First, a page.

Compounding the already tense atmosphere of the newly formed nation, Italy was currently in it’s Jubilee Year (a year designated by the Church as a year of “remission of sins and universal pardon”) [1], which had attracted many religious as well as anarchist/anti-clericals to the Capital in which the opera was slated to hold its premiere. Conductor Leopoldo Mugnone had been cautioned by police that should a riot or other disturbance ensue, that he was to immediately stop the opera and begin to lead the orchestra in a monarchist anthem: the Marcia Reale d'Ordinanza (Royal March of Ordinance).

There would, in fact, be a disturbance at the premiere – not by violent anarchists, but rather more tamely, by a group of tardy would-be audience members trying in vain to enter the theater, one of whom was alleged to have shouted in frustration “Bring down the curtain!” Mugnone, not one to take any chances with public safety – particularly considering the fact that many of Rome’s elite were in attendance at the premiere, not the least of which included Queen Margherita herself – at once stopped the orchestra until assurance was made that there was not an emergency-in-progress.

Once assured, Mugnone would take up where he left off, and would complete Tosca’s world premiere to mixed critical review. Of the more positive aspects of the opera’s first performance were the tender and lugubrious arias “Vissi D’arte,” and “E Lucevan le Stelle,” both of which had to be encored.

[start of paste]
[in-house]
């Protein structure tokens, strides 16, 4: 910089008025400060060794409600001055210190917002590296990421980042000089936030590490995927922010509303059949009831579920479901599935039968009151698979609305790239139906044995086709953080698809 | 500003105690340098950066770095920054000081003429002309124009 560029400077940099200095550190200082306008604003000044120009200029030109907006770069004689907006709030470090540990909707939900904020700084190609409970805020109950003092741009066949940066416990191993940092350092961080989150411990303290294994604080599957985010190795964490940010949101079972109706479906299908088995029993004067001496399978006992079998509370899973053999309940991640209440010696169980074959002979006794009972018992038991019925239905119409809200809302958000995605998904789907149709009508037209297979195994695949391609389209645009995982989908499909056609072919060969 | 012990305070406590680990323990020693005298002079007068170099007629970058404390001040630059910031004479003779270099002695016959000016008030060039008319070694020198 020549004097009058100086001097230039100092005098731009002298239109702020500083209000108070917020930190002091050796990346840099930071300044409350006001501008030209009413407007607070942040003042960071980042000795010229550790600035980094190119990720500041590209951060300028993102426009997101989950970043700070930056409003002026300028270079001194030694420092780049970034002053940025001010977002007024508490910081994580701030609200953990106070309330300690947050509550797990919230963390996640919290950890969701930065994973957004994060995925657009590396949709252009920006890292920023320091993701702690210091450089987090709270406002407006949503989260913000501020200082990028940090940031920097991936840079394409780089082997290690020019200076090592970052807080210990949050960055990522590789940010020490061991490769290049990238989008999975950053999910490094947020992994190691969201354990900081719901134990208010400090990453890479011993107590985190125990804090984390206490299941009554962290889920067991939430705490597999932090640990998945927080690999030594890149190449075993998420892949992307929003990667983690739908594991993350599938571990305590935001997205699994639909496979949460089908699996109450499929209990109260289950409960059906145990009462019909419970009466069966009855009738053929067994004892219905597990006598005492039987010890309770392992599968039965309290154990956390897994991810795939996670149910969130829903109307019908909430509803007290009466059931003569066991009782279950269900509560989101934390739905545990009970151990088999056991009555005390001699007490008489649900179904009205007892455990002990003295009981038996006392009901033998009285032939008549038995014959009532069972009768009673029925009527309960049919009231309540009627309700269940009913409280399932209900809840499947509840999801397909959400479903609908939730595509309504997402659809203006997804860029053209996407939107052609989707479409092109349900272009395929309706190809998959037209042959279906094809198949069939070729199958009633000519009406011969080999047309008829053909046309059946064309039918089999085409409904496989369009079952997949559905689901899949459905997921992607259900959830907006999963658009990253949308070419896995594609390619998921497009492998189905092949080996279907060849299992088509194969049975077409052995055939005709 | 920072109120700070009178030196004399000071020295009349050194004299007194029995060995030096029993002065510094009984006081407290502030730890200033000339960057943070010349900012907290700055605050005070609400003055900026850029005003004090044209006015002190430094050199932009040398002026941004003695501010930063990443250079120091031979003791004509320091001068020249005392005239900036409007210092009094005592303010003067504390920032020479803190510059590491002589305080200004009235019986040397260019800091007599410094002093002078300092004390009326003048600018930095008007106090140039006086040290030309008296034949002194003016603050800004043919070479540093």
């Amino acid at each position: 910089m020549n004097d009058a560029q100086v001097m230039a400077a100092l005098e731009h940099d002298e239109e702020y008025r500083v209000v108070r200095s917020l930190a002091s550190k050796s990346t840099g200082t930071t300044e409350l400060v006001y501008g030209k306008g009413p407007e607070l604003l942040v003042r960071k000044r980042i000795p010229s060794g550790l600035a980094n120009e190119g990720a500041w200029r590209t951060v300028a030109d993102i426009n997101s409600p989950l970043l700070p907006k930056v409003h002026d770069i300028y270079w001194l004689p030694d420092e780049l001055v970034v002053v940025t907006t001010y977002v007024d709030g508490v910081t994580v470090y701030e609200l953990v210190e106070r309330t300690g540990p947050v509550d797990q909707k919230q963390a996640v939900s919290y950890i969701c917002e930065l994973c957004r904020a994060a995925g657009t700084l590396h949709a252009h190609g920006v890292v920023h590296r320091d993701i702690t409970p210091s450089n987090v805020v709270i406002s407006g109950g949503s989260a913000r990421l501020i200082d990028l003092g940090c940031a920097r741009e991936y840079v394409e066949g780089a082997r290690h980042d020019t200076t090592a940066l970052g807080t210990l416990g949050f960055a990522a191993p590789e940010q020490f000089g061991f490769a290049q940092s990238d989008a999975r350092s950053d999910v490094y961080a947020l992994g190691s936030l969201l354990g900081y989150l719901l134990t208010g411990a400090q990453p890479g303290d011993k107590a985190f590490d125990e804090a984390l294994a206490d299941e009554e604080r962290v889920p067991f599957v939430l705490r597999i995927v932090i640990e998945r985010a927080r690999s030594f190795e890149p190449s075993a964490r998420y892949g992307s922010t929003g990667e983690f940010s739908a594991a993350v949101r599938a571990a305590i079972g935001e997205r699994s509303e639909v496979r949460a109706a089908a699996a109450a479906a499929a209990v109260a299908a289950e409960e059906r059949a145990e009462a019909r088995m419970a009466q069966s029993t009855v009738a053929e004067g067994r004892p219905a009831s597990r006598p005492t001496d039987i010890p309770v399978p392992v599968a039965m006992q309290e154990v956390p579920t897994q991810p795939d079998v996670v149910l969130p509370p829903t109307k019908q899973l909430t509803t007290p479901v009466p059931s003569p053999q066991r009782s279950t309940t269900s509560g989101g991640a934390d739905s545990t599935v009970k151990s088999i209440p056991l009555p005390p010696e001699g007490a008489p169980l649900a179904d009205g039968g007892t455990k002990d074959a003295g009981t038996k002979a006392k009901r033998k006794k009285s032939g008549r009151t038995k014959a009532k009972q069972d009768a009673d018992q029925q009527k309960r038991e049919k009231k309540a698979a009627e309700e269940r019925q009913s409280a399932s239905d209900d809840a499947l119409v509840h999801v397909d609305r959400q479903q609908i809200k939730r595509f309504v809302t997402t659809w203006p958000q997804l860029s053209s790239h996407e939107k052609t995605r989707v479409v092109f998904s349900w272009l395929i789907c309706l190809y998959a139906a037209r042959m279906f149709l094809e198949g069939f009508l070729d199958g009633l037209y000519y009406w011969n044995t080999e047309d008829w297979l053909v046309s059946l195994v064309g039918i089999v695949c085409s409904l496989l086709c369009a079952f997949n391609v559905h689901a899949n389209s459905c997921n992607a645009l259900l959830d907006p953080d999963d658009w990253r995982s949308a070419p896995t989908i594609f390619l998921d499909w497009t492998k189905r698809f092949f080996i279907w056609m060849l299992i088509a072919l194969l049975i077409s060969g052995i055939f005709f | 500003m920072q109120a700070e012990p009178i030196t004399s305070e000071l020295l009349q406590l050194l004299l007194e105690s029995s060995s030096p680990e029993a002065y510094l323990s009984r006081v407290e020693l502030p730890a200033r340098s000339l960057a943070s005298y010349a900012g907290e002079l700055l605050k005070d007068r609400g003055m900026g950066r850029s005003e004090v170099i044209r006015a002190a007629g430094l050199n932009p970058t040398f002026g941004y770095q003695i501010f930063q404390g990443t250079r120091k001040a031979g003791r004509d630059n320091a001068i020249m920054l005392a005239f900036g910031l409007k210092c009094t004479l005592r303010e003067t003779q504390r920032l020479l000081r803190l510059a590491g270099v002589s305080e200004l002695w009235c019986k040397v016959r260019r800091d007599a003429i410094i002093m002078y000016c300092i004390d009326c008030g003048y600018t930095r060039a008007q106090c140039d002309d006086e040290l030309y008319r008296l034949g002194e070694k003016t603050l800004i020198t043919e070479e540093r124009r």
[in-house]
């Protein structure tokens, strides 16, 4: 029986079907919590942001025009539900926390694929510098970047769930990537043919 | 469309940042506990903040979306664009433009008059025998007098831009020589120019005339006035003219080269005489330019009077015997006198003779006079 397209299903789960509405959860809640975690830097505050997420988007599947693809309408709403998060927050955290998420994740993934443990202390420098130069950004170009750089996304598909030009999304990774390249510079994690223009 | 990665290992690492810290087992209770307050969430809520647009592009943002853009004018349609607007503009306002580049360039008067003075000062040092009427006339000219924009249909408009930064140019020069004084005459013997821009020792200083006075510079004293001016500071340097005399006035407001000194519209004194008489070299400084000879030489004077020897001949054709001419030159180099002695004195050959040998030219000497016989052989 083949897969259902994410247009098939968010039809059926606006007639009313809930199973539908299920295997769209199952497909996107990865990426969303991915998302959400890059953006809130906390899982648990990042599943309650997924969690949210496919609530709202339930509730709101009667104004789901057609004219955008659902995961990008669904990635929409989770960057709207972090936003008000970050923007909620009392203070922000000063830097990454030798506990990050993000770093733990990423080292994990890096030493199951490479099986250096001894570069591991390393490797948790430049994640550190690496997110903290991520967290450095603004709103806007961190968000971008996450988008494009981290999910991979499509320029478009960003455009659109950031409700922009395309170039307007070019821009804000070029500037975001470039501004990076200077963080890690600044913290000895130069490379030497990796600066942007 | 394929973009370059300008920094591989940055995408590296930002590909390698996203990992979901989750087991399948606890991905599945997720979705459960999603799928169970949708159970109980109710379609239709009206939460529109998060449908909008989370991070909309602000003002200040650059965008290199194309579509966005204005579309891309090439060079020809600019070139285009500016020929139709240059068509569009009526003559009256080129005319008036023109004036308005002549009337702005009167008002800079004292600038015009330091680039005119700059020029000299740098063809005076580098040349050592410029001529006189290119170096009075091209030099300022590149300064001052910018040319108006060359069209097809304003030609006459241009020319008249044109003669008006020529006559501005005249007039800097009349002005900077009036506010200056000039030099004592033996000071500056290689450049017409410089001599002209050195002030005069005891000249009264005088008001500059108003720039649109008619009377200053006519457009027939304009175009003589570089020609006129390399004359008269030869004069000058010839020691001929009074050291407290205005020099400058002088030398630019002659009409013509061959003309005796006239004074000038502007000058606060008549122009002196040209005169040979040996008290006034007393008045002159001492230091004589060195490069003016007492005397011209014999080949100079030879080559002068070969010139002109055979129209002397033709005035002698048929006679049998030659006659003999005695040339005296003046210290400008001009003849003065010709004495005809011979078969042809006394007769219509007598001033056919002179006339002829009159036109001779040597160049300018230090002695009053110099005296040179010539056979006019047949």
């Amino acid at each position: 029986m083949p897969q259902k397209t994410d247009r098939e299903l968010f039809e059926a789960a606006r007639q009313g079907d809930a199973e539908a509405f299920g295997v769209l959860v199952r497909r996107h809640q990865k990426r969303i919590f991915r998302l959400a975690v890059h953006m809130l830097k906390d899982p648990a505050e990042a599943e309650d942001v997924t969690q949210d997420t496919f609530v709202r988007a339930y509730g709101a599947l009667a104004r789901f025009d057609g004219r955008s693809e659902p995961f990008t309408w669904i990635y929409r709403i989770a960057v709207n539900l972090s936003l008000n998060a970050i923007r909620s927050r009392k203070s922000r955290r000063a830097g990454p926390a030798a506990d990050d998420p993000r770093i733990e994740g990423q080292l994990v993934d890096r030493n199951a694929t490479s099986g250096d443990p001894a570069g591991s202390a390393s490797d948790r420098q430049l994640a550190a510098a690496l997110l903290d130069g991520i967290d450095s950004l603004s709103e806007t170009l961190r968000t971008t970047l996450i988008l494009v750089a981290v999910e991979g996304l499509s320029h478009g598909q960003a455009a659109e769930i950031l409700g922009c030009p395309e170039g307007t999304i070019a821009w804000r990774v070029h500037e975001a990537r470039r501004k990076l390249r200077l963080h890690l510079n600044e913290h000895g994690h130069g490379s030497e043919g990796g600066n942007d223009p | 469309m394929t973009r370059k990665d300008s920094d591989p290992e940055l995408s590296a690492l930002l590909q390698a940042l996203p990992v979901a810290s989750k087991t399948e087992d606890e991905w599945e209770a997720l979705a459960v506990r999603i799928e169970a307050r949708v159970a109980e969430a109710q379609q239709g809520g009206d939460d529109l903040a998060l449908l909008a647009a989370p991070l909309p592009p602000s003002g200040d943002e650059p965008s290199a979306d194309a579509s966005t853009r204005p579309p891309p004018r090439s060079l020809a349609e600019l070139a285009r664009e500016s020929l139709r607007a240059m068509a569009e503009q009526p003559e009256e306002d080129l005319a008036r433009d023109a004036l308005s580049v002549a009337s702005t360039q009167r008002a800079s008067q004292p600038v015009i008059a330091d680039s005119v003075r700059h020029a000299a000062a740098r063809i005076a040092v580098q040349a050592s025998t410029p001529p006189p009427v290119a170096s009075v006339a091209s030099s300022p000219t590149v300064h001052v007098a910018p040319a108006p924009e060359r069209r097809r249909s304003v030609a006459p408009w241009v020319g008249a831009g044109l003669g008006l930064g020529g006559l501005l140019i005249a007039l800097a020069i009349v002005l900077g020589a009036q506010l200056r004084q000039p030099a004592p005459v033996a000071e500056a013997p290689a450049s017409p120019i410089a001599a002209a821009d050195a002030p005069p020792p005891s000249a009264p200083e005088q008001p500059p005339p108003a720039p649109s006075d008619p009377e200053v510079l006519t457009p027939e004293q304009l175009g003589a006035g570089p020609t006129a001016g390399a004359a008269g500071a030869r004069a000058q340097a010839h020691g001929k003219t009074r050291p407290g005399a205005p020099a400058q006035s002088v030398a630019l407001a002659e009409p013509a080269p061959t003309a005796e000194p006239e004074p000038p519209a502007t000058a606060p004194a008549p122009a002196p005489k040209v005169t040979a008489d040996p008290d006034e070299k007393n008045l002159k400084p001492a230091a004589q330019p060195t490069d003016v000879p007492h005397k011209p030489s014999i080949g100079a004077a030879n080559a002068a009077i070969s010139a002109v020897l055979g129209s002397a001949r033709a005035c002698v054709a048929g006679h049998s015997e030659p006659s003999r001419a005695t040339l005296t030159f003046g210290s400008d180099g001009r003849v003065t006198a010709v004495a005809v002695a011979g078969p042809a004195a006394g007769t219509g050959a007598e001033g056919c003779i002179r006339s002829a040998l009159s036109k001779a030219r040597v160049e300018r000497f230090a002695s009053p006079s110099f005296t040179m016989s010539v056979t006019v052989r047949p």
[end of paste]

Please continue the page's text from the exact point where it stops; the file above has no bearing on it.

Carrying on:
A gorgeous and deeply moving rendition of Vissi D’arte, as performed by Romanian soprano Angela Gheorghiu in the opera’s titular role (Antonio Pappano conducts):

[1] Source (quoted text): wikipedia

UPDATE - MAY 2017:

Ticket for the premiere
Apparently, interest in this event was so overwhelming, event organizers at the Lucca Festival could barely keep up with ticket sales - in order to meet public demand, the overseeing committee had to schedule a second, repeat concert the same evening at the church of San Pietro Somaldi. It was literally a back-to-back performance: with an approximate duration of 1 hour in length, the premiere concert was held May 5th at 9PM, and was encored at 10:15!

Unraveling Musical Myths will post video/audio from this event and/or any upcoming releases of these formerly unpublished 21
* unpublished organ sonatas at such time as the media becomes available.

Read all official press releases (from the Lucca Festival) here (external link).

*One report by the Lucca Classical Music Festival lists the number of unpublished sonatas at 25.